Q

iSeries application display subfiles with other program windows

In iSeries, the display file for programs may need to be set to DFRWRT(*NO) to display other program windows when using multiple programs jointly. DFRWRT(*YES) tells the workstation controller to 'Defer writing the display formats until you receive a READ'. The program sends display formats using WRITE, and the workstation controller stores them, and does not send the display formats to the screen device until your program sends a READ operation or an EXFMT.

I have 3 programs, ProgA, ProgB and ProgC. ProgB is a subfile and ProgC is a window with a single record. From ProgA, I want to call ProgB to display the subfile but then also call ProgC so the window displays. I don't want the user to be stopped in ProgB and have to press a key to call ProgC. When I changed the Exfmt in ProgB to a "write", the subfile does not display. Though I do get the window record.

I get the same thing when I test this -- my 'program B' subfile does not appear, but the window in my 'program C' does. This is because the display file for ProgB is created with the option DFRWRT(*YES). Changing the display file to DFRWRT(*NO) makes the programs behave exactly the way you want them to.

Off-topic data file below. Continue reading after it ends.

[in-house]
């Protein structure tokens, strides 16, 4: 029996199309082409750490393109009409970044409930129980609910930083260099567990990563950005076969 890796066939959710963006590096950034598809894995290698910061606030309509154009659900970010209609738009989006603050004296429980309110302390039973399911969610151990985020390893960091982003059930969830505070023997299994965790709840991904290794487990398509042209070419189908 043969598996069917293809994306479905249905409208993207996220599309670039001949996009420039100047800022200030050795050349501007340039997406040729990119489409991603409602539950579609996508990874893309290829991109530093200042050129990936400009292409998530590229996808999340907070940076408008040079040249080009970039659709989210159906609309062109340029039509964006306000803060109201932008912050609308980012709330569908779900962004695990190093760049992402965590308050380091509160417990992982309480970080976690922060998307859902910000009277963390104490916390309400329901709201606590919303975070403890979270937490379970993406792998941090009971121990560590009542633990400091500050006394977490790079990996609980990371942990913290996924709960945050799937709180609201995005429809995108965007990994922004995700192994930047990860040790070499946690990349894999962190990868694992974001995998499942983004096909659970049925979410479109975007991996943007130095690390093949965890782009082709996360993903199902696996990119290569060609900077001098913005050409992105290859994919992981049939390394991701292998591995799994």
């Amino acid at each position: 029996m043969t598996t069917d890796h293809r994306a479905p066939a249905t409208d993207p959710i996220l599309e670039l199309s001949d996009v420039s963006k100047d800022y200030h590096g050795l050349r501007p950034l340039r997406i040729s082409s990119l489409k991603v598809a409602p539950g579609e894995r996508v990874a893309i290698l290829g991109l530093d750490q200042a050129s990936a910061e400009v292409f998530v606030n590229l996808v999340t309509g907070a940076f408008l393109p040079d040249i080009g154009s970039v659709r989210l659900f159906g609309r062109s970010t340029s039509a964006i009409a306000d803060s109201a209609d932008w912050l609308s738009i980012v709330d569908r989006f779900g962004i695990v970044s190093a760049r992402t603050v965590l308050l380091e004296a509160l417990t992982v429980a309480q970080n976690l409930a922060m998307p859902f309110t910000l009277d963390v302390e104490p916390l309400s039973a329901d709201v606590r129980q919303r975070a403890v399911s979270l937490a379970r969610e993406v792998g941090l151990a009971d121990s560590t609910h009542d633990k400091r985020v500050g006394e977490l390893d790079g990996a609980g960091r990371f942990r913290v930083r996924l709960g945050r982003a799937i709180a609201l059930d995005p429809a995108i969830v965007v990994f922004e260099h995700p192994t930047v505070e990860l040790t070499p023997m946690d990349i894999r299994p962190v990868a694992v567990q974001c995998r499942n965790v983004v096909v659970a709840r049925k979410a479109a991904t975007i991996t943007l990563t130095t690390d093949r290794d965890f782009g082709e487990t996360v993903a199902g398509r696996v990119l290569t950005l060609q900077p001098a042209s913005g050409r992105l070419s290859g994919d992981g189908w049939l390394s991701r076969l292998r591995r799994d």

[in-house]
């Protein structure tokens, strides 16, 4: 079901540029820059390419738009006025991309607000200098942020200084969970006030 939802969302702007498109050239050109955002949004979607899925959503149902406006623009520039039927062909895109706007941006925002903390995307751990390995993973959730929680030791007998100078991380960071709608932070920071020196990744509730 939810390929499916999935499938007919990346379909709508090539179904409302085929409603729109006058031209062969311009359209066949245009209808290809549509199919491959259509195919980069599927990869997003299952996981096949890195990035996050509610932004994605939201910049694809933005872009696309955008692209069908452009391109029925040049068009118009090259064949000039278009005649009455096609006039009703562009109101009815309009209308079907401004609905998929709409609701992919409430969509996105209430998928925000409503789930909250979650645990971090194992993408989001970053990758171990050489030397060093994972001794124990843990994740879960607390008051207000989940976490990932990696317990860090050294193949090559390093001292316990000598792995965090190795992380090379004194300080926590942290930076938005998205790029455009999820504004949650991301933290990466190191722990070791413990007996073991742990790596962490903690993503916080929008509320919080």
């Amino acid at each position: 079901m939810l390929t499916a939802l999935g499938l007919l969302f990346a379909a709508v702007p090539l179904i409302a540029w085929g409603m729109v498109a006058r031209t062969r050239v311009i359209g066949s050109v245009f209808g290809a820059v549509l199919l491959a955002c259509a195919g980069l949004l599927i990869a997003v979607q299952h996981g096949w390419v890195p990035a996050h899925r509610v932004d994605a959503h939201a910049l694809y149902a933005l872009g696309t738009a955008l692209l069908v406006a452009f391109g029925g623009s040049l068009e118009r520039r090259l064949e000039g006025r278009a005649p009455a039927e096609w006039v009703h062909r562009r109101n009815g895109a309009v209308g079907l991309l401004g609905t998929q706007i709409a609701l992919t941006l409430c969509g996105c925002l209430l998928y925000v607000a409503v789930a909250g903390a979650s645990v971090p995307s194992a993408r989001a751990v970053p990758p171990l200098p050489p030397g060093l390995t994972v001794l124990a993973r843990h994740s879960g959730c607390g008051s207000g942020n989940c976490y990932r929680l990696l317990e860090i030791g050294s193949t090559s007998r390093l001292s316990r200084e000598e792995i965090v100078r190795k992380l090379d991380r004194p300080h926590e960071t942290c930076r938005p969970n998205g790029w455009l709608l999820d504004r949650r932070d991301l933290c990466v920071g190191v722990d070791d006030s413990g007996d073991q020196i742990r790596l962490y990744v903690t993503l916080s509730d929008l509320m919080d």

DFRWRT(*YES) tells the workstation controller to 'Defer writing the display formats until you receive a READ'. So, your program sends display formats using WRITE, and the workstation controller just stores them all -- it does not send the display formats to the screen device until your program sends either a READ operation or an EXFMT.

When your ProgB calls ProgC, ProgC uses EXFMT to write-then-read its own format. The workstation controller sends this format to the screen, leapfrogging the stored formats from ProgB. When ProgC ends, and control returns to ProgB, ProgB does a READ and the workstation controller then sends the formats and waits for user input to return to ProgB.

So, change the display file for ProgB to DFRWRT(*NO). You should ONLY do this in situations like this - usually, DFRWRT(*NO) is a bad option to use, since it can cause screen flashing and other strange effects.

This was first published in April 2008

Have a question for an expert?

Please add a title for your question

Get answers from a TechTarget expert on whatever's puzzling you.

You will be able to add details on the next page.

0 comments

Oldest 

Forgot Password?

No problem! Submit your e-mail address below. We'll send you an email containing your password.

Your password has been sent to:

-ADS BY GOOGLE

SearchEnterpriseLinux

SearchDataCenter

Close